AR: Crucial semi-final game against New Zealand: did the team think that they could beat New Zealand one more time to make it to the final?

RR: Our cricketing luck was peaking at the right time. In fact, we were mentally so drained out after watching the Australia versus West Indies pool match, which decided our entry tothe semi-final, that afterwards it felt like winning the World Cup. We were locked up in our rooms watching that game and the moment we got that result that we were hoping for, we burst out of our rooms in to the aisles, shouting and hugging each other like toddlers at playschool. We had obviously come a long way from the thrashing at the hand of the Windies in our first game. That one point that we earned against England in Adelaide had kept us afloat. We were convinced that our form, luck and that one point were pointers towards better things to come.

Most cricket things were touched upon by Imran in the team meeting, but while discussing specific field positions for the New Zealand batsmen it occurred to us that the Eden Park ground in Auckland was oddly shaped. It had about eight corners, and in that regard it was a difficult ground to man and set fields for. For example, the fine-leg fielder had to be literally placed at short leg. Midwicket was another brain-teaser, especially bowling from the Pavilion end. I was given the task to map the ground a day before the game so that the bowlers knew exactly where to place the boundary riders. It's another matter that my wonderful artwork probably confused them more than anything else, but in a way it managed to lighten us up.

It turned out to be the Inzi match. A match that he was not willing to play. He had not been able to sleep on the night of the game because of the status of the game. He asked for some sleeping tablets from our coach, Intikhab Alam. But instead of a peaceful night that he was looking forward to, the drugs reacted and Inzi ran between the bed and the toilet the whole night, more forcefully than he ran between the wickets. On the morning of the game he conveniently declared himself unfit. Imran tried his best to reason and tried to convince him that this may be our last game and he needed one last big effort from him. Inzi was not budging and neither was Imran. In the end the captain prevailed and declared his verdict in a ruthlessly curt manner, closing all exit doors on Inzi, telling him that he would have to bat and play even if he had to do it in a wheelchair. The rest, as they say, is history.

In those days chasing 270-odd was not a run-of-the mill-chase, especially in the semi-final of the World Cup. It was a total team effort with the bat that earned us a memorable win. Imran promoted himself to No. 3, and it turned out to be a good move, an inspirational move, and he and I were involved in a stabilising partnership. The spark was provided by Inzi, who played the innings of a lifetime, and Javed was the calming partner in that match-winning partnership.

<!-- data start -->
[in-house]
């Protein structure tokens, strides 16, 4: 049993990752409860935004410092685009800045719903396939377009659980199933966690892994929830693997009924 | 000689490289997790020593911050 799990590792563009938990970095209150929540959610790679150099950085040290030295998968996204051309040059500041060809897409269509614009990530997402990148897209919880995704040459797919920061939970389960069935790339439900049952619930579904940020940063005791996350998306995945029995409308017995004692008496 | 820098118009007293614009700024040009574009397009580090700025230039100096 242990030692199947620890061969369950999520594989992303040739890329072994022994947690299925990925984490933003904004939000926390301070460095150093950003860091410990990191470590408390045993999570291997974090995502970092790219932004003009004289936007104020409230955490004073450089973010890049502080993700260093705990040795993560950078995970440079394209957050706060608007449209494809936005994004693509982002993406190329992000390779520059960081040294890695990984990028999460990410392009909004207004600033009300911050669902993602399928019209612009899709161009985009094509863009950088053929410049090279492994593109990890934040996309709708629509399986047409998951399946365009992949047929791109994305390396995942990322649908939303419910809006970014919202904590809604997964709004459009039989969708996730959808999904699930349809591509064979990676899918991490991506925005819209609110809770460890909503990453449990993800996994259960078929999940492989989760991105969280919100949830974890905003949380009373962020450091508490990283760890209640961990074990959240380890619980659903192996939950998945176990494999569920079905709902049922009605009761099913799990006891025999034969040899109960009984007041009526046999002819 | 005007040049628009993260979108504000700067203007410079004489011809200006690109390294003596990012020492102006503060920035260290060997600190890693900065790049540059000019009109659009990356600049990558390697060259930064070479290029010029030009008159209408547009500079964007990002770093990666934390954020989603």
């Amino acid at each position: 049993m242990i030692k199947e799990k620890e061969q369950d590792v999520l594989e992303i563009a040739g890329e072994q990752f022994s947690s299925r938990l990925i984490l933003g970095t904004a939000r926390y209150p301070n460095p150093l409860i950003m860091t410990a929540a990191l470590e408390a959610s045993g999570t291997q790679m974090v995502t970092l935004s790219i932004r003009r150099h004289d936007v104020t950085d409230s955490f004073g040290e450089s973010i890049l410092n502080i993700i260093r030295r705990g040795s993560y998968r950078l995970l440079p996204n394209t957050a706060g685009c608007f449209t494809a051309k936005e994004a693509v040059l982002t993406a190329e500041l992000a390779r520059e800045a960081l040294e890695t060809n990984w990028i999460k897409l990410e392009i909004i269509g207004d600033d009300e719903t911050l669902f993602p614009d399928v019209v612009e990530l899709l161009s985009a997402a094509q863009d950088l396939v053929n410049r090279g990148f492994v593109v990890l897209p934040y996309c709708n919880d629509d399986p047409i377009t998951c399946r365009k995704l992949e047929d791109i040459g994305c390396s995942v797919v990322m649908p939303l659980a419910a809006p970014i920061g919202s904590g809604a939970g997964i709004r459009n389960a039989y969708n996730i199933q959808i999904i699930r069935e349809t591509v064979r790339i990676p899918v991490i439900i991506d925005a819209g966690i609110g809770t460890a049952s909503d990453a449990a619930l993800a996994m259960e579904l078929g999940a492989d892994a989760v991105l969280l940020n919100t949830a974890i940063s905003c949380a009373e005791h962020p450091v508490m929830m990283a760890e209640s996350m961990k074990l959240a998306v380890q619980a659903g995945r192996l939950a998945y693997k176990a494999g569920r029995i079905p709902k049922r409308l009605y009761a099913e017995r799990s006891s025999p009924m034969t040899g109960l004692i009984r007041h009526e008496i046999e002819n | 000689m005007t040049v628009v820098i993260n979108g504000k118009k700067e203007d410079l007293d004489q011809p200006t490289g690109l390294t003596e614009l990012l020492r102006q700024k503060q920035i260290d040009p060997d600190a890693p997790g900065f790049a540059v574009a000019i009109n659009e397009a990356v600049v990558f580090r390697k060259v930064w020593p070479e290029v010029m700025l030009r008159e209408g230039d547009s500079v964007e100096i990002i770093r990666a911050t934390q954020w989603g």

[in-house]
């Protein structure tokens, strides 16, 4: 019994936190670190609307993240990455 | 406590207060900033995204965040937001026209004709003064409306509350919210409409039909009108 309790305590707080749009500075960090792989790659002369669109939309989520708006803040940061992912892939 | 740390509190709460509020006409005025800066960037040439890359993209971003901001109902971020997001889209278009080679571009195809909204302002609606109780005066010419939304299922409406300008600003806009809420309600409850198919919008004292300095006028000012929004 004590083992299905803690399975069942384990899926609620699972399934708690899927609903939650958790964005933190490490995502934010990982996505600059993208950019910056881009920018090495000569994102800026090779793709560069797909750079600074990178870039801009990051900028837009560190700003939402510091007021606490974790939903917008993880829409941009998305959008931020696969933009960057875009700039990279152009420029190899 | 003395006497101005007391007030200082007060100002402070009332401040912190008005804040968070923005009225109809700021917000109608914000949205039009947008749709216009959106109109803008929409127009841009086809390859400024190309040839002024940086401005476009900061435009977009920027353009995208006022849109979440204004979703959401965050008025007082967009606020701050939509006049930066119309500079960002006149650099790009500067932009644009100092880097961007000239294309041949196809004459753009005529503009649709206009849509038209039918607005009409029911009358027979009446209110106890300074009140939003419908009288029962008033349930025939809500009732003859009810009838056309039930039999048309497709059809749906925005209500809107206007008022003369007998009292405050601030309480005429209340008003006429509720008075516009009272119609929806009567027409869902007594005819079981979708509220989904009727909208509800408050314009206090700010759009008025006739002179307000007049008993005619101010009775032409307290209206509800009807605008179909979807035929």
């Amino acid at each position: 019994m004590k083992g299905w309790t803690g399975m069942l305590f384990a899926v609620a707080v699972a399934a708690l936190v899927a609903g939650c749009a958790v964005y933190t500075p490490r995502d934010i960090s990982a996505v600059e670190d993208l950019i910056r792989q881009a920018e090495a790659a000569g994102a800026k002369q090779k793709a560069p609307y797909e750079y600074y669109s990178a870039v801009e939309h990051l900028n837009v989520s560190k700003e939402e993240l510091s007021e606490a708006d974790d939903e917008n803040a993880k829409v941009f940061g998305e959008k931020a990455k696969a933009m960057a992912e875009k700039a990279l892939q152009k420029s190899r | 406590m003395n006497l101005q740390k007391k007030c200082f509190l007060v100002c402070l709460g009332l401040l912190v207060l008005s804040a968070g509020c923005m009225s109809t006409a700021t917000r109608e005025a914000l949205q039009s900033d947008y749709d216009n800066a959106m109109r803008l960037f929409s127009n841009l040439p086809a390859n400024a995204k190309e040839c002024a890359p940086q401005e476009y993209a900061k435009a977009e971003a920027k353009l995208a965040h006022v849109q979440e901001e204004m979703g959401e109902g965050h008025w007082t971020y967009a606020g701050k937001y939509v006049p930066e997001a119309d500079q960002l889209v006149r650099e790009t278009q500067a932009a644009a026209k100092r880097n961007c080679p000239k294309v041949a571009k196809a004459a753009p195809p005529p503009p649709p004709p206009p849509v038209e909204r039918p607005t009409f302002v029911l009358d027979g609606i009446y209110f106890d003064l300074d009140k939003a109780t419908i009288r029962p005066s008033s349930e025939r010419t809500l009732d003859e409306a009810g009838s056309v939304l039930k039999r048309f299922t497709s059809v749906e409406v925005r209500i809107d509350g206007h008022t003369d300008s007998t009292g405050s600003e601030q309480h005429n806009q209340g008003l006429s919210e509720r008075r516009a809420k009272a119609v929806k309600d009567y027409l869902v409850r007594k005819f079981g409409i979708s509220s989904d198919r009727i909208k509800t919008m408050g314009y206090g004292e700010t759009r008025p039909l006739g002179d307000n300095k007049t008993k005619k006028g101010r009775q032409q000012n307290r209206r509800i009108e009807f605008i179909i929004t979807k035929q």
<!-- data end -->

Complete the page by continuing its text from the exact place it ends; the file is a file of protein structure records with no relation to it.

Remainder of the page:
In the New Zealand innings Martin Crowe played a superb, risk-free, classical knock. The fact that he was not available because of a pulled hamstring was the turning point of the game. His leadership was not only inspirational but losing a settled captain was a heavy blow that New Zealand could never recover from.

AR: Pakistan beat New Zealand to make it to the final, but in a way New Zealand was the team of the World Cup. What are your thoughts on Martin Crowe's captaincy?

RR: Martin Crowe was an imaginative leader who maximised his team's potential and resources by thoughtful captaincy and out-of-the-box tactics to flummox oppositions. He used the local conditions brilliantly and made the opposition think and admit to New Zealand's presence in the 1992 World Cup. His famous trick was Dipak Patel with the new ball, which turned out to be a masterstroke, a move that was tailormade to extract advantage out of the New Zealand pitches, and it stunned the opposition with a bit of drama as well. The offspinner showed great control with the new ball and bowled an aggressive line to pick up wickets. For me, Martin Crowe was the captain of the 1992 world Cup.

AR: In the other semi-final the Duckworth-Lewis system came into play and South Africa were very unfairly knocked out. What are your thoughts on that South African team, led by Kepler Wessels?

RR: South Africa was an unknown quantity, with an unknown record at the one-day competition. They were technically a kind of minnow team as far as experience was concerned, with only Kepler Wessels, Allan Donald and Jonty Rhodes known to the cricket world, or at least to us. They had already beaten us in a practice game, so we respected their presence at the World Cup. It was a tightly knit unit, which thrived on team work rather than individual brilliance. And they were a superb fielding side. Teams wanted to take them for granted but were constantly surprised by their spirit and self-belief. The Aussie conditions suited them as it was similar to home conditions for them. Importantly it suited their bowling combination, which was dominated by fast bowling. The controversial rain rule certainly robbed us of a chance to beat them in a pool match. The 1992 World Cup will be remembered and discussed for the same rain rule, which abruptly and unjustly closed the doors on them in the semi-final. They left lasting memories, especially of Jonty's brilliance in the field when he floored all three stumps running from point to run out Inzamam. His airborne finish is probably the most memorable picture of the 1992 World Cup.